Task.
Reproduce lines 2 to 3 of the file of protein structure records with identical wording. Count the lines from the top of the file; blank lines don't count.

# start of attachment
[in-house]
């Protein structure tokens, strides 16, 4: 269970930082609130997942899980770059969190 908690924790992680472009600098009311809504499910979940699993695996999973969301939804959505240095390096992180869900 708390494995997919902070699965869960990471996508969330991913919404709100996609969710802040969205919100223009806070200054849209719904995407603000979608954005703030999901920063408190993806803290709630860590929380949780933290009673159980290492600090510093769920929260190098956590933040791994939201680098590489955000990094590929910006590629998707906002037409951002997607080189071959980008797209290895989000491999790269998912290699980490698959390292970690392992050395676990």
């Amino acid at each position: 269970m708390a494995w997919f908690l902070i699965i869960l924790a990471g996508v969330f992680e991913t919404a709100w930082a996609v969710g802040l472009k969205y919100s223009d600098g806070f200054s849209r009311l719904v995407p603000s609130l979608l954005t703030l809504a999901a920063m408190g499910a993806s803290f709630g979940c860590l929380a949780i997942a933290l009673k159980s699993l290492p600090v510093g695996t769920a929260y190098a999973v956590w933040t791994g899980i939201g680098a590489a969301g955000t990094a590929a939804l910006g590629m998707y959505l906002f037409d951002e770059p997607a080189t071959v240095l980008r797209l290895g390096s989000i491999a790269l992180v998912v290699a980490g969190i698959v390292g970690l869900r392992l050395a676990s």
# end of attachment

């Protein structure tokens, strides 16, 4: 269970930082609130997942899980770059969190 908690924790992680472009600098009311809504499910979940699993695996999973969301939804959505240095390096992180869900 708390494995997919902070699965869960990471996508969330991913919404709100996609969710802040969205919100223009806070200054849209719904995407603000979608954005703030999901920063408190993806803290709630860590929380949780933290009673159980290492600090510093769920929260190098956590933040791994939201680098590489955000990094590929910006590629998707906002037409951002997607080189071959980008797209290895989000491999790269998912290699980490698959390292970690392992050395676990």
């Amino acid at each position: 269970m708390a494995w997919f908690l902070i699965i869960l924790a990471g996508v969330f992680e991913t919404a709100w930082a996609v969710g802040l472009k969205y919100s223009d600098g806070f200054s849209r009311l719904v995407p603000s609130l979608l954005t703030l809504a999901a920063m408190g499910a993806s803290f709630g979940c860590l929380a949780i997942a933290l009673k159980s699993l290492p600090v510093g695996t769920a929260y190098a999973v956590w933040t791994g899980i939201g680098a590489a969301g955000t990094a590929a939804l910006g590629m998707y959505l906002f037409d951002e770059p997607a080189t071959v240095l980008r797209l290895g390096s989000i491999a790269l992180v998912v290699a980490g969190i698959v390292g970690l869900r392992l050395a676990s």